Thanksgiving: Give These Wines a Whirl
If you are the designated Thanksgiving wine buyer think about this: food and wine experts agree that at least a dozen varietals complement roast turkey, with its white and dark meat, savory stuffing, candied yams, rich gravy, and cranberry sauce.
I realize this may be less than helpful news, so my first suggestion is that red and white wines share the table this season. Your eyes may start to ache, and you may be jostled by the hordes when you are standing amidst the crowded wine shelves, so keep these general concepts in mind. Avoid wines that are too tannic, oaky or acidic. In most cases that rules out aggressively oaked
Forget the Sauvignon Blancs; they’re too lean for the typical Thanksgiving fare. Instead, try an Alsace Riesling which has the advantage of being complex and interesting for those who appreciate wines, and is likely to be appealing to your grandmother’s palate. Speaking of family, every one has at least one non-wine imbiber so to bridge the gap pick up a bottle or two of a non-alcoholic cider. (see www.thevirginiacompany.com)
For your red varietal consider an American pinot noir. A pinot's bright red fruit flavors and slight gaminess seems well suited for turkey. The following wines fit that description and are, with one or two exceptions, are widely distributed in the greater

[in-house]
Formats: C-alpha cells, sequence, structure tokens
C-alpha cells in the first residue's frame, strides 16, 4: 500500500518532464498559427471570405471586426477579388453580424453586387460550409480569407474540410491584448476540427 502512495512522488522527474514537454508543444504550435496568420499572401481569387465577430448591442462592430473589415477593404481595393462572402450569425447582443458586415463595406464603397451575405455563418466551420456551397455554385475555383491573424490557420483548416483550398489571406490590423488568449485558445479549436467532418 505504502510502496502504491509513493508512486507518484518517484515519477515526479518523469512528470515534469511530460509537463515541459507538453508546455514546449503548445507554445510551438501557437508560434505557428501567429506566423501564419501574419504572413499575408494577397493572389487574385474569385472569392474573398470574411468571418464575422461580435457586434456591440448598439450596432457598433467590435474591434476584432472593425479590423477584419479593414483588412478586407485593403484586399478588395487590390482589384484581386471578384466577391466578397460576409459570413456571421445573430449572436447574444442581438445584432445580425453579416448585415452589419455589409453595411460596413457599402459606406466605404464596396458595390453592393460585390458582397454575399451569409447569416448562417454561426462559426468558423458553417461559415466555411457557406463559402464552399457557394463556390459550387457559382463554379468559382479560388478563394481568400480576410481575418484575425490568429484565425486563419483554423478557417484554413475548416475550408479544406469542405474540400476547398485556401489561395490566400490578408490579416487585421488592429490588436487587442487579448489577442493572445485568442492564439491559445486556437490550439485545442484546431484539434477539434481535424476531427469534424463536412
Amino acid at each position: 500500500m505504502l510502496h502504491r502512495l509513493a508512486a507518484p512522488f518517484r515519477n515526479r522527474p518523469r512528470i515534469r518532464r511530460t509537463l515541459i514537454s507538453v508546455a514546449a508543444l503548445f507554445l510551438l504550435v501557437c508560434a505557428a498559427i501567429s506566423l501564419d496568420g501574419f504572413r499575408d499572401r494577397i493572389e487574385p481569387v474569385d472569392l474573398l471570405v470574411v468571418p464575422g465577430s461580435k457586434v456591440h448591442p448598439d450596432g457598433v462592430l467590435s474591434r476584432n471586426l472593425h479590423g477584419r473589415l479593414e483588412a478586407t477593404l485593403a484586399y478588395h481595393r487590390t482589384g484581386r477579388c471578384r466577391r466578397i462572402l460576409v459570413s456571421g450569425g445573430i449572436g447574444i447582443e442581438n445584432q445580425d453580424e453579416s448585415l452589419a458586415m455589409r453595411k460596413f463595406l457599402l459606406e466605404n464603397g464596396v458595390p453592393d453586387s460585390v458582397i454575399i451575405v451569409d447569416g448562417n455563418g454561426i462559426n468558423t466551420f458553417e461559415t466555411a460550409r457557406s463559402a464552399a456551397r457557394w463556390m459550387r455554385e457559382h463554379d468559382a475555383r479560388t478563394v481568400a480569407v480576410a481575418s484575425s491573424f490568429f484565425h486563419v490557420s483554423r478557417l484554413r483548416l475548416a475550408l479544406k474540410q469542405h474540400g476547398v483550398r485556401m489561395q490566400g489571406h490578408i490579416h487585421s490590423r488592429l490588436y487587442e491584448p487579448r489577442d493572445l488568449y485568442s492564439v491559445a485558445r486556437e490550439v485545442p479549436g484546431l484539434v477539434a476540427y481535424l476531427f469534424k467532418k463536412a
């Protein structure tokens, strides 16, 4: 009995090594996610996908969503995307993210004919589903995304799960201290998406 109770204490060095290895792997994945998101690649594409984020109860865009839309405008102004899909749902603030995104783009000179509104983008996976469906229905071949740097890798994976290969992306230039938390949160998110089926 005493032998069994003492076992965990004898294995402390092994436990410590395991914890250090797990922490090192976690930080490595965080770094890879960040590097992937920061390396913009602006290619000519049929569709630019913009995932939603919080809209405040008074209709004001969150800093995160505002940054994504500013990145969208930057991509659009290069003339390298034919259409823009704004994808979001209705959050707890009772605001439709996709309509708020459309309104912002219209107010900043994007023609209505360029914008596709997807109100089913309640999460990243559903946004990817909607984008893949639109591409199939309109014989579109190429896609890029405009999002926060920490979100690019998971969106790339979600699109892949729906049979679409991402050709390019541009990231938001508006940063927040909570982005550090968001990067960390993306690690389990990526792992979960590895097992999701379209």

And please note, quality is important, but so is quantity. No one wants to drive to the liquor store during dinner. With your average family you’ll get about six glasses of wine from a standard bottle. You should figure on at least a half bottle per person as a safe bet.
Loudoun Valley Vineyards Monte Bianco 2001 (Virginia): A lovely aperitif made locally. Mowed hay aromas open up to chrysanthemum, honey and grapefruit flavors in this blend of Chardonnay, Sauvignon Blanc and Moscato. ($tk)
Willm Vin d’Alsace Riesling 2000: An off-dry wine with grapefruit mineral and flint aromas, grapefruit and blousy honeysuckle flavors. ($10)
Gérard Neumeyer d’Alsace Riesling 1999: Burnt sugar and orange blossom aromas with melon and vanilla, caramel honey flavors. Enough minerality and density to make it a delicious food wine. ($9)
Benton Lane Pinot Noir 1999 (Oregon): Enticing lush, rich aromas of chocolate, mint and cherries, and bracing acidity, delicate mouthfeel, sour cherry flavors. To add to its charms there’s a long cherry finish. ($19)
Saintsbury Carneros Garnet 2001: A clean bouquet of strawberries and sweet vanilla, less fruit in the nose, this wine is appealing with turkey in the way that cranberry sauce is. Hint of root beer, mere suggestion of oak and vanilla and long finish. ($20)
Cristom Vineyards, Marjorie Vineyard (